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65

Wow, this one has been over-answered already, I know... but it is such a fun question! So, here's an answer that hasn't been, um, "touched" on yet... :) You sir, whatever your age may be (anyone with kids will know what I mean), have asked for an answer to one of the deepest questions of quantum mechanics. In the quantum physics dialect of High Nerdese, ...


30

One good piece of evidence that all particles of a given type are identical is the exchange interaction. The exchange symmetry (that one can exchange any two electrons and leave the Hamiltonian unchanged) results in the Pauli exclusion principle for fermions. It also is responsible for all sorts of particle statistics effects (particles following the ...


13

I think the best answer to your question is simply "because that's all we can see when we do experiments." That is, no matter how hard anyone tries or how much energy they toss into the processes, electrons and quarks show no signs of any appendages, surfaces, hair-like structures, bumps, volume, whatever. When you model them mathematically as points, the ...


13

Common sense of touching can be expressed in "scientific means" as an event when exchange-repulsion interaction between 2 objects (you and the geek) extends some arbitrary value, say 1meV. I leave finding an agreeable threshold which is easy to measure to later discussion. :)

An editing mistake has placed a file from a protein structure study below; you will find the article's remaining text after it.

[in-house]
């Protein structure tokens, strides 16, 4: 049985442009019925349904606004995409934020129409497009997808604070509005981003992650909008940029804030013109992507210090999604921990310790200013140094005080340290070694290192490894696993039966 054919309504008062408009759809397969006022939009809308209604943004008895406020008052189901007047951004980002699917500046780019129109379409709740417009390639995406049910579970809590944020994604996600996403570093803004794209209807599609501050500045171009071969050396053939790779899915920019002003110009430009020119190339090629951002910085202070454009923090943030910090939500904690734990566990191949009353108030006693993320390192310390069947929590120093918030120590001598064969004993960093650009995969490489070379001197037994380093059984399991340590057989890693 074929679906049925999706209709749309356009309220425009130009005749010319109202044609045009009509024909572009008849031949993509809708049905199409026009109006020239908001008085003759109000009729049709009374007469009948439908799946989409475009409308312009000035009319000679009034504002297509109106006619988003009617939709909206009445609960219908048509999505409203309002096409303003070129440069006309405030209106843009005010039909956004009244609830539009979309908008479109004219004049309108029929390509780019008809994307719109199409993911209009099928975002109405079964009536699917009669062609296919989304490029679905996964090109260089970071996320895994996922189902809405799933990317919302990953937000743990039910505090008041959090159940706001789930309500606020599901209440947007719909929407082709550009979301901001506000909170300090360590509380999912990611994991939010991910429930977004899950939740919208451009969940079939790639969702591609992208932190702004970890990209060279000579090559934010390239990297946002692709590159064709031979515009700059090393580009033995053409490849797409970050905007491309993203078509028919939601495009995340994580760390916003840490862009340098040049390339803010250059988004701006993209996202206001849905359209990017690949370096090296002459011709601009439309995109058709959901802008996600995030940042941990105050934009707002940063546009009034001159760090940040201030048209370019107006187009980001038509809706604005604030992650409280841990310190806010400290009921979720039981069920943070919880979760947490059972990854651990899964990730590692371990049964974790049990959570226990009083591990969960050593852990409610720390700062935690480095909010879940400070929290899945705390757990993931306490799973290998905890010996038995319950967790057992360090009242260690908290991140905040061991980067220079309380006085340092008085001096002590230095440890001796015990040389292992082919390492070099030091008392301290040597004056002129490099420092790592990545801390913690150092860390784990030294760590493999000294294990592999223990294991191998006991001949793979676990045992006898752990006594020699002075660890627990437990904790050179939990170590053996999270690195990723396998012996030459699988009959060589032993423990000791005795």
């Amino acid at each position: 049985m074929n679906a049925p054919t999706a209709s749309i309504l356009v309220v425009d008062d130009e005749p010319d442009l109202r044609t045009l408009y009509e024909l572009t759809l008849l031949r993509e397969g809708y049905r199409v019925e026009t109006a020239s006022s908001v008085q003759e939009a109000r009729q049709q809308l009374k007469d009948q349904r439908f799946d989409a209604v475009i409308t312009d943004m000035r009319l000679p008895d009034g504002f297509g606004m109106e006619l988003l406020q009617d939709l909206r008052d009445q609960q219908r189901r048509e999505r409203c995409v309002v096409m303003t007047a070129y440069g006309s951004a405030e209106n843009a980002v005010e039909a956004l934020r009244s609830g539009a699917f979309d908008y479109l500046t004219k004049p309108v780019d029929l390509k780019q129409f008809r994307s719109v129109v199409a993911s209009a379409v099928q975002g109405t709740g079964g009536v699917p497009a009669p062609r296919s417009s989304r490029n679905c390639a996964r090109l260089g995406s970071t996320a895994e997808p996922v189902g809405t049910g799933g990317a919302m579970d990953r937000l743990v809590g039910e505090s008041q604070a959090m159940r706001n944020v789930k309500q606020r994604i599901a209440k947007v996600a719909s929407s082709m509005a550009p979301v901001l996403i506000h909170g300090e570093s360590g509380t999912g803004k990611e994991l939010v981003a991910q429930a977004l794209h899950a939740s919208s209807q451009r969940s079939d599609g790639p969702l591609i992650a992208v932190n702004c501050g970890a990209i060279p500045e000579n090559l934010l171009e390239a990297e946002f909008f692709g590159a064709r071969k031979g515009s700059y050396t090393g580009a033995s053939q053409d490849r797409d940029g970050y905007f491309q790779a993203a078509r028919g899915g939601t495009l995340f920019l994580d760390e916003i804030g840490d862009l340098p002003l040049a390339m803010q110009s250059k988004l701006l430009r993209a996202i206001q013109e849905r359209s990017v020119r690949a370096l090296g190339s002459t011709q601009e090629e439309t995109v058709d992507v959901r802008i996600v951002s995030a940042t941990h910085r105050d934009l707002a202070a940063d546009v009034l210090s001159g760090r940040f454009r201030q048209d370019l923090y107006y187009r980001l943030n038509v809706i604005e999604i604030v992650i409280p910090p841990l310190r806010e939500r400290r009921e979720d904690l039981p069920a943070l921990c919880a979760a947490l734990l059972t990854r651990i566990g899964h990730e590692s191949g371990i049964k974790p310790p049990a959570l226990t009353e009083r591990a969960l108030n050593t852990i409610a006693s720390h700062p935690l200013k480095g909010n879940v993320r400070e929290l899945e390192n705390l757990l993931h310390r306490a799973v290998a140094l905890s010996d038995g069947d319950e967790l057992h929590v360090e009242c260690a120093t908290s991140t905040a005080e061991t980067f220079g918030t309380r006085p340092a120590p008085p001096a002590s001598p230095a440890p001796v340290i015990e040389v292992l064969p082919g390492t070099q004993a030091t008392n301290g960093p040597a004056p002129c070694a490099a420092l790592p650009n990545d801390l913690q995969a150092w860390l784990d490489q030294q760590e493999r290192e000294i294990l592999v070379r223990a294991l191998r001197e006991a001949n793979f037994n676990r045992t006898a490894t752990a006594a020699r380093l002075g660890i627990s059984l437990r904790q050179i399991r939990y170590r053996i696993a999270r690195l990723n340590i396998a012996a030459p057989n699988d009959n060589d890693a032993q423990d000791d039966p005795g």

11

The anti-particle corresponding to a neutron is an anti neutron! The neutron is made up of one up quark and two down quarks. The anti-neutron is made up of an anti-up quark and two anti-down quarks. Both have zero charge because the charges of the quarks within them balance out. You are correct that elementary particles with no charge are often their own ...


11

It is a very interesting question that allows to point out the differences between a Neutron Star and Nuclei. Although the dedicated article in Wikipedia Neutron Star fully covers the information, it is relevant to summarize here the elements. Nuclei are essentially different to Neutron Stars and some reasons are: Different bounding force: while Nuclei ...


10

Short answer: The space between the nucleus and the electron is not empty space, it is filled with an electron cloud. (You will understand this answer better if you read the long answer) Long answer: Firstly, physics is a description of what we can observe. Depending on the scale of which you are describing, physicists, over the years, have different ...


9

Long answer: Any Chemistry textbook. Short answer: The number of electrons of an atom is the same as the number of protons in the nucleus. This number of electrons (Identical to the position number in PSE!) defines all the chemistry of that atom.


8

As a useable heuristic I would go with something along the lines of the intermolecular forces between the surface molecules of the bodies are comparable to the scale of one-to-one intermolecular forces between nearby{*} molecules due to other components of the same body You could make it a little more strict by replacing "comparable to" with ...


8

Short answer: the strong nuclear force. The strong nuclear force binds nucleons (protons and neutrons) together. It is a very short-range force, which is why it only acts over distances on the scale of atomic nuclei. There is repulsion between the protons, which is why, as the number of protons goes up, more and more neutrons are required to stabilize the ...


8